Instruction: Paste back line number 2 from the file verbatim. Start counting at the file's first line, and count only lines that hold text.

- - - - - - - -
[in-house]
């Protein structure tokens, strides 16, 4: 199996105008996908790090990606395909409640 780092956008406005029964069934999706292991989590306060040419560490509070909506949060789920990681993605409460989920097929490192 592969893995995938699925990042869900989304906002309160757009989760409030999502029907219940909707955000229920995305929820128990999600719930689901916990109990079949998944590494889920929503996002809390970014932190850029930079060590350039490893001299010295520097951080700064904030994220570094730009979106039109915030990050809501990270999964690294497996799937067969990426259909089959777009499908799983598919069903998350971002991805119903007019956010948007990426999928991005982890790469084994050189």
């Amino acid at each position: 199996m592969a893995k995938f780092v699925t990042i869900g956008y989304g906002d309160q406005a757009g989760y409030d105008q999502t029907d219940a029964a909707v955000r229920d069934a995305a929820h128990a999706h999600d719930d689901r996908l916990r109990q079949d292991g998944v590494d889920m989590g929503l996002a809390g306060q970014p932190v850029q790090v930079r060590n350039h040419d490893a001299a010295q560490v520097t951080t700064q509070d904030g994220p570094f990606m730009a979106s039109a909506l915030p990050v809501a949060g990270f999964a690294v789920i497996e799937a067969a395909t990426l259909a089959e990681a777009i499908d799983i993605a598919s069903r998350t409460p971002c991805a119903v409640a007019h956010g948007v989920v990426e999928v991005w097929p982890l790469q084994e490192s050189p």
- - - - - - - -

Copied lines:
């Protein structure tokens, strides 16, 4: 199996105008996908790090990606395909409640 780092956008406005029964069934999706292991989590306060040419560490509070909506949060789920990681993605409460989920097929490192 592969893995995938699925990042869900989304906002309160757009989760409030999502029907219940909707955000229920995305929820128990999600719930689901916990109990079949998944590494889920929503996002809390970014932190850029930079060590350039490893001299010295520097951080700064904030994220570094730009979106039109915030990050809501990270999964690294497996799937067969990426259909089959777009499908799983598919069903998350971002991805119903007019956010948007990426999928991005982890790469084994050189």